They go down to the sea in ships 7/19/2011

I’ve written each year about the sailboat race from Chicago to Mackinac Island.  I’ve posted photos of brilliantly colored sails billowing against blue sky and water and happy sailors celebrating the end of a successful voyage.

This story will be different.

A strong and sudden storm hit Mackinac Island around 11:30 Sunday night.  Charlie and Cathy were already in bed, anticipating an 8 a.m. taxi to the ferry.  Ted and I both jumped up from our recliners in the living room to shut windows and doors as winds whipped the rain onto countertops and the bay window ledge.  We heard small pellets of hail against the kitchen window that cranks out at an angle, but that only lasted a minute or so.

After we sat back down, our first words were about the sailors out on Lake Michigan.  The Chicago to Mackinac Island began on Friday for the big sailboats and on Saturday for others.  Over 3,500 crewmembers departed Chicago on 355 boats – all bound for Mackinac Island in the oldest freshwater distance race in the world.  The first boats arrived Sunday afternoon, and we were already planning to see Cathy and Charlie off and spend a little time in town watching other boats come in on Monday morning.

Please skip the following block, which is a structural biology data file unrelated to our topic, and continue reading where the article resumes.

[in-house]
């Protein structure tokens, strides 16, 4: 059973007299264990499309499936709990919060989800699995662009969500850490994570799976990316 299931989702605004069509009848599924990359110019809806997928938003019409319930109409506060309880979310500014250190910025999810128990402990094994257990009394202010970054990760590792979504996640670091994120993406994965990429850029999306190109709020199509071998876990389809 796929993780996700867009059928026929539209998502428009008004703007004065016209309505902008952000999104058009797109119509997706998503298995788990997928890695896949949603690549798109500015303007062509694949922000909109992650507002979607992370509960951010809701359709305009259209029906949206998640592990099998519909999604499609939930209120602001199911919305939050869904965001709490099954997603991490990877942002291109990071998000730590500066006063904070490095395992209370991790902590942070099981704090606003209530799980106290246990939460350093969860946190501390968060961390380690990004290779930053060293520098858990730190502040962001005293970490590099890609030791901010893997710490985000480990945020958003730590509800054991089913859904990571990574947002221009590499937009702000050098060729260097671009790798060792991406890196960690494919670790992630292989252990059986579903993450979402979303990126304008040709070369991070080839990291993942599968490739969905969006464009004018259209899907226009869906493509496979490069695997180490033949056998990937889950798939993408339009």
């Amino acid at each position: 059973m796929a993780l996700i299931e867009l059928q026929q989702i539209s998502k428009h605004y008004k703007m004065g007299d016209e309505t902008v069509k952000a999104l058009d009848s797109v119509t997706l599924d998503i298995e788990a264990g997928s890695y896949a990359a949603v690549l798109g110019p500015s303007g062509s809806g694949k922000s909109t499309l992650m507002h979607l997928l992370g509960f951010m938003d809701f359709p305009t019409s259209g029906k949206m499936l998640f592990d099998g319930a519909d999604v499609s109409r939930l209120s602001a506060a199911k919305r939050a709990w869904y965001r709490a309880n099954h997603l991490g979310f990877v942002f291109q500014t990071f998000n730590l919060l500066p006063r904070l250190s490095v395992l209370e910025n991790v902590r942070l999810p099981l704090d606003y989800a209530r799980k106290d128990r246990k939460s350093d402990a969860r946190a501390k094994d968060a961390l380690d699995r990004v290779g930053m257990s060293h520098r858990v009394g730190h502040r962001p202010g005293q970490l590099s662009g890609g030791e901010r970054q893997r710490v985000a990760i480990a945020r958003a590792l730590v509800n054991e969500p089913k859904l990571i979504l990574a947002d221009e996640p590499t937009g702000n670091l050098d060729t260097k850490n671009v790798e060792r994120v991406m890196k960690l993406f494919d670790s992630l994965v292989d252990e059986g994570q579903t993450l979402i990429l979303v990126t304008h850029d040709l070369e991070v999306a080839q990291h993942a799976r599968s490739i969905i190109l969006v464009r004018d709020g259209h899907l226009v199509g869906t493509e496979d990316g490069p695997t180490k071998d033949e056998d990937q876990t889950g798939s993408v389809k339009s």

I turned the laptop back on and was frightened to see the storm passing over where most of the boats had to be – on the northwestern side of Michigan’s lower peninsula.  The storm was moving fast, but it was huge.  Prayers were said, and as thunder boomed and lightning flashed, we went to bed.

On rising around 7:15 I quickly turned to Facebook for news.  The headline jumped out at me – “Two still missing after the sailboat ‘WingNuts’ capsizes”.  The crew of 8 was thrown off the boat in 4-6 foot seas and 52 knot winds.  The “Sociable”, another sailboat that was nearby, had quickly rescued six of the crew.  A full-scale Coast Guard search was underway.

The water temperatures of Lake Michigan are survivable in the middle of the summer.  With life jackets and survival gear, a person overboard can make it in calm waters.  More prayers.